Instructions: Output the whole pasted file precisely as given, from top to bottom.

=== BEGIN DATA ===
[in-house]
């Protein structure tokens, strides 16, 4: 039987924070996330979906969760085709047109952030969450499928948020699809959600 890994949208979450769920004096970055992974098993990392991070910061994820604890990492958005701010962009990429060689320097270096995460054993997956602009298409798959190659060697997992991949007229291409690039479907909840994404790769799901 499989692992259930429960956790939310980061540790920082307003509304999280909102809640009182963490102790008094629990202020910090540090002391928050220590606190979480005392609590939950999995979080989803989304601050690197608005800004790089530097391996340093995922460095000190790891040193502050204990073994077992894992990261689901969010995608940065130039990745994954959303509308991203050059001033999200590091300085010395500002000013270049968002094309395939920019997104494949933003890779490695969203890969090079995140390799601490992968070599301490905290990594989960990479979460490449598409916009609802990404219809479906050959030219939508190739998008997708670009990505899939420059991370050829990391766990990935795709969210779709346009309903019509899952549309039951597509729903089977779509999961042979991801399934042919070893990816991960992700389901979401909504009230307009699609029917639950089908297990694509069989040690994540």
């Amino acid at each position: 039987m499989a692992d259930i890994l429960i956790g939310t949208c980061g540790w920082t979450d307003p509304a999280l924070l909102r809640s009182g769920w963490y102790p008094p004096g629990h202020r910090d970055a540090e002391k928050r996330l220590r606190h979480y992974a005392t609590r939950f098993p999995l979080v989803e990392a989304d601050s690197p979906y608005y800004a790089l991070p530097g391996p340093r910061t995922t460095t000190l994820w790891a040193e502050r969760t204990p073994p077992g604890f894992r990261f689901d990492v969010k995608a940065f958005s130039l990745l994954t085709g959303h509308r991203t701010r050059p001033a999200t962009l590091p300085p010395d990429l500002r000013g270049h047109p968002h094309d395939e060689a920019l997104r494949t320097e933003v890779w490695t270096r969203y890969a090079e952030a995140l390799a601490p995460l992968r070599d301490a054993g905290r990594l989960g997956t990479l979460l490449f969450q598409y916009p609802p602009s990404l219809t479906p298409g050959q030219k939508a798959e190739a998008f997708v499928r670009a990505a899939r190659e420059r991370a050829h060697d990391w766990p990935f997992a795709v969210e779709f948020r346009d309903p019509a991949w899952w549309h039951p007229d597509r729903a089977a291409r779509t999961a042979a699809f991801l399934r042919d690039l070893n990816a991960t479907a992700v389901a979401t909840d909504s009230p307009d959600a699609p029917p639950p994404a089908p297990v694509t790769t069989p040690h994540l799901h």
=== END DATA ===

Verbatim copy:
[in-house]
């Protein structure tokens, strides 16, 4: 039987924070996330979906969760085709047109952030969450499928948020699809959600 890994949208979450769920004096970055992974098993990392991070910061994820604890990492958005701010962009990429060689320097270096995460054993997956602009298409798959190659060697997992991949007229291409690039479907909840994404790769799901 499989692992259930429960956790939310980061540790920082307003509304999280909102809640009182963490102790008094629990202020910090540090002391928050220590606190979480005392609590939950999995979080989803989304601050690197608005800004790089530097391996340093995922460095000190790891040193502050204990073994077992894992990261689901969010995608940065130039990745994954959303509308991203050059001033999200590091300085010395500002000013270049968002094309395939920019997104494949933003890779490695969203890969090079995140390799601490992968070599301490905290990594989960990479979460490449598409916009609802990404219809479906050959030219939508190739998008997708670009990505899939420059991370050829990391766990990935795709969210779709346009309903019509899952549309039951597509729903089977779509999961042979991801399934042919070893990816991960992700389901979401909504009230307009699609029917639950089908297990694509069989040690994540």
């Amino acid at each position: 039987m499989a692992d259930i890994l429960i956790g939310t949208c980061g540790w920082t979450d307003p509304a999280l924070l909102r809640s009182g769920w963490y102790p008094p004096g629990h202020r910090d970055a540090e002391k928050r996330l220590r606190h979480y992974a005392t609590r939950f098993p999995l979080v989803e990392a989304d601050s690197p979906y608005y800004a790089l991070p530097g391996p340093r910061t995922t460095t000190l994820w790891a040193e502050r969760t204990p073994p077992g604890f894992r990261f689901d990492v969010k995608a940065f958005s130039l990745l994954t085709g959303h509308r991203t701010r050059p001033a999200t962009l590091p300085p010395d990429l500002r000013g270049h047109p968002h094309d395939e060689a920019l997104r494949t320097e933003v890779w490695t270096r969203y890969a090079e952030a995140l390799a601490p995460l992968r070599d301490a054993g905290r990594l989960g997956t990479l979460l490449f969450q598409y916009p609802p602009s990404l219809t479906p298409g050959q030219k939508a798959e190739a998008f997708v499928r670009a990505a899939r190659e420059r991370a050829h060697d990391w766990p990935f997992a795709v969210e779709f948020r346009d309903p019509a991949w899952w549309h039951p007229d597509r729903a089977a291409r779509t999961a042979a699809f991801l399934r042919d690039l070893n990816a991960t479907a992700v389901a979401t909840d909504s009230p307009d959600a699609p029917p639950p994404a089908p297990v694509t790769t069989p040690h994540l799901h």